LOS ANGELES (AP) — The union that represents actors and television performers issued a series of standards and guidelines Wednesday for crew members who supervise scenes involving sex and nudity. The goal is to combat on-set sexual harassment.
The framework announced by the Screen Actors Guild-American Federation of Television and Radio Artists provides a common set of policies and practices for so-called ``intimacy coordinators'' to help productions and actors navigate sexually sensitive scenes.
Under the guidelines, intimacy coordinators should have pre-production meetings with producers, directors and writers to establish the exact degrees of nudity expected and the specifics of simulated sex as established in scripts. They should have one-on-one meetings with actors to be clear about what they consent to.
“These protocols and guidelines will help to normalize and encourage the use of intimacy coordinators in productions, therefore ensuring the safety and security of SAG-AFTRA members while they work," union President Gabrielle Carteris said in a statement.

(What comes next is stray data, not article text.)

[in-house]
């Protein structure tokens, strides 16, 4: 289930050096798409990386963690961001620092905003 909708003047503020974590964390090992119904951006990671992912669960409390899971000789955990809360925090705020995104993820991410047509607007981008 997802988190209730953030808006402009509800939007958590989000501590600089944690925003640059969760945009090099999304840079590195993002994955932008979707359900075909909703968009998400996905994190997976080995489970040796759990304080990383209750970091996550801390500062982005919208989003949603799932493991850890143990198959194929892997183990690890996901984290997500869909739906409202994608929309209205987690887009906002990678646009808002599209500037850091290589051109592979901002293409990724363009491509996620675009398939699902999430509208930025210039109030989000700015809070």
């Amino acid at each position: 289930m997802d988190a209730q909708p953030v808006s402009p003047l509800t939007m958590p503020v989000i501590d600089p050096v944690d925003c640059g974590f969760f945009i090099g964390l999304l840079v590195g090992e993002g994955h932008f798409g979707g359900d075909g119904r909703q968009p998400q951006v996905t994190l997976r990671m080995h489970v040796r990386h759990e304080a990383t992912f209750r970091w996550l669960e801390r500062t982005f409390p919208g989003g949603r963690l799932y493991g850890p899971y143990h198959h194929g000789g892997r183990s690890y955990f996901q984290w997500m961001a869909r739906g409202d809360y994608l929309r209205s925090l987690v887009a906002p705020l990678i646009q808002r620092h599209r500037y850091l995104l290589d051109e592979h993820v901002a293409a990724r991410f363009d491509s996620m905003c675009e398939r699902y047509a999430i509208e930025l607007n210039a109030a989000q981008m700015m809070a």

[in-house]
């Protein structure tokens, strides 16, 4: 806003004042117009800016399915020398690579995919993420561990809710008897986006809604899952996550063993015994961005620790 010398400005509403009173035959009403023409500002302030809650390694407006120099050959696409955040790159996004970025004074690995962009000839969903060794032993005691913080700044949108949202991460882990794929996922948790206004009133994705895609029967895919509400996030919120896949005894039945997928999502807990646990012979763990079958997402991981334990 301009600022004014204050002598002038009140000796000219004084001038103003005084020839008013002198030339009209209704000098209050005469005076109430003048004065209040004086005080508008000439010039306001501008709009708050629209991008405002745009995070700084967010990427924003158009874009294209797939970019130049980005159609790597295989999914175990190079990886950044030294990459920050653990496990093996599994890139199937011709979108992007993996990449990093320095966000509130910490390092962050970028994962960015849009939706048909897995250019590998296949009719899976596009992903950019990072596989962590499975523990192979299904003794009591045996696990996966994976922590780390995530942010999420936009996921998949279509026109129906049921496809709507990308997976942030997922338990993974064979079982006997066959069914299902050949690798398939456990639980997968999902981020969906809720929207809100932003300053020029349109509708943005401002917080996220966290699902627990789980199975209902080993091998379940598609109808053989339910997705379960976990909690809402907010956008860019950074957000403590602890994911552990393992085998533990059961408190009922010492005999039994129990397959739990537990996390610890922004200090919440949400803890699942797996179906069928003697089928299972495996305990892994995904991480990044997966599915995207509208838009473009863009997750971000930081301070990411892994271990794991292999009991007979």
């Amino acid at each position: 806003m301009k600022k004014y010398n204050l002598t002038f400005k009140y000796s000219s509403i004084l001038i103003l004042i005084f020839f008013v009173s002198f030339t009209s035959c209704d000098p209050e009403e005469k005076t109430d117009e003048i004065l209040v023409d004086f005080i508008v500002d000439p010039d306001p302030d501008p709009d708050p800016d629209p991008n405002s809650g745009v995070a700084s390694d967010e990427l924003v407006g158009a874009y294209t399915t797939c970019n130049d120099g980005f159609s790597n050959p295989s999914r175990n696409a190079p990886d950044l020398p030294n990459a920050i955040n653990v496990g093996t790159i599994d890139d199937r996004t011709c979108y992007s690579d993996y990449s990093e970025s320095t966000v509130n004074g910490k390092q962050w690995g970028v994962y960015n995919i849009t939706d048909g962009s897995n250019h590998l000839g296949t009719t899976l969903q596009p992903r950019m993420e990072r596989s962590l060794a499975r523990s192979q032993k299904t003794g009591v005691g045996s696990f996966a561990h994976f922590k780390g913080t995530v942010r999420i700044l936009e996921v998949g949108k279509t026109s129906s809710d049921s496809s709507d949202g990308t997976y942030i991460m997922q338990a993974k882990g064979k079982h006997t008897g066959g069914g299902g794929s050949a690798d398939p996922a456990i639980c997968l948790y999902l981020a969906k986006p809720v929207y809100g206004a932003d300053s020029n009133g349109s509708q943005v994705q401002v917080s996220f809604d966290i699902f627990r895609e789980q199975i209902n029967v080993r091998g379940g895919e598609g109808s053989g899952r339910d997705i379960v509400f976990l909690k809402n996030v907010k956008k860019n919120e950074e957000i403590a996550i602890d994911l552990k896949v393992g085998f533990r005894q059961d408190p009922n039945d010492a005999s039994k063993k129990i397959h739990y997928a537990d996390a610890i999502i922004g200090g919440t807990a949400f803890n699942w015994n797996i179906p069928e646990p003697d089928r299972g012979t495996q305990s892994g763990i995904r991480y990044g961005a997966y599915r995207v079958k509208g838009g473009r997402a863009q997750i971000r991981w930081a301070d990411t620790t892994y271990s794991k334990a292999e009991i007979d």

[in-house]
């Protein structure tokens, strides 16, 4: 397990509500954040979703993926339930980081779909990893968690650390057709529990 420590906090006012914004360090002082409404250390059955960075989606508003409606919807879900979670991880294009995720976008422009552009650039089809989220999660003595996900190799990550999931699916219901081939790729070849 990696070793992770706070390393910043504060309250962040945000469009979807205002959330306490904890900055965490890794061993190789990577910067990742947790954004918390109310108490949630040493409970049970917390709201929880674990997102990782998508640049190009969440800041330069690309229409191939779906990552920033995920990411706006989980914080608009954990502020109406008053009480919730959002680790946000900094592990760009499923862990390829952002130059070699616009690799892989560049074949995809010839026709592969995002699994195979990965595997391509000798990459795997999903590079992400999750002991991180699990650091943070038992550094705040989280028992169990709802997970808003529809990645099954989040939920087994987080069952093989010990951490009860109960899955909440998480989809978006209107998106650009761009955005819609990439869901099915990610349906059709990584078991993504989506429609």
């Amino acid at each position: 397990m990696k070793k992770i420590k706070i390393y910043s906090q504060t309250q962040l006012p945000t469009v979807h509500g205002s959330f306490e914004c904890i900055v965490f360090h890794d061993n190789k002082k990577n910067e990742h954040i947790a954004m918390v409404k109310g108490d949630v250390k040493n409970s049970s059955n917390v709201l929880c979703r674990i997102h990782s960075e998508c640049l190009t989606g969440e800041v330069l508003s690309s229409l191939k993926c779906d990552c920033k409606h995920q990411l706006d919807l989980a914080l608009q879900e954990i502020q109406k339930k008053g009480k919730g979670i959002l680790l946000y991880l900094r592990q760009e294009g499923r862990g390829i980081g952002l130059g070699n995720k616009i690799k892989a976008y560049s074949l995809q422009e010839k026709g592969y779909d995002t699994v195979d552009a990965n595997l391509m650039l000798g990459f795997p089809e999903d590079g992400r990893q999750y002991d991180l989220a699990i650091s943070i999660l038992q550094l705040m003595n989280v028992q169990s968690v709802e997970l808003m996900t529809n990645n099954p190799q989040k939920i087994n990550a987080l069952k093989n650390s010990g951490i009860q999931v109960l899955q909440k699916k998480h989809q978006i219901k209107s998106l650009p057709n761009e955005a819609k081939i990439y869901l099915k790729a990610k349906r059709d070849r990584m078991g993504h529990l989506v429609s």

The guidelines say that on set, intimacy coordinators should review the so-called “modesty garments” and physical barriers used during simulations of onscreen sex, and be familiar with ways to help directors choreograph the scenes in ways that can keep them believable and artistic without sacrificing the dignity or safety of performers.
The guidelines, drawn up by a team of leaders from the union, actors and intimacy coordinators, directly address the problem of sexual harassment on sets, the union's National Executive Director David White said in a statement.
Deviations from the standards do not carry enforcement penalties.
Amanda Blumenthal, founder of the Intimacy Professionals Association, helped create the guidelines and said in a statement that they “strike the right balance between describing the roles and responsibilities of intimacy coordinators while still allowing for flexibility from show-to-show.”
The move is the latest of several made by SAG-AFTRA during the #MeToo era in an attempt to fight sexual harassment and other sexual misconduct aimed at actors. They include the adoption in 2018 of a code of conduct, which says among other things that auditions and similar professional meetings should not be held in hotel rooms or homes.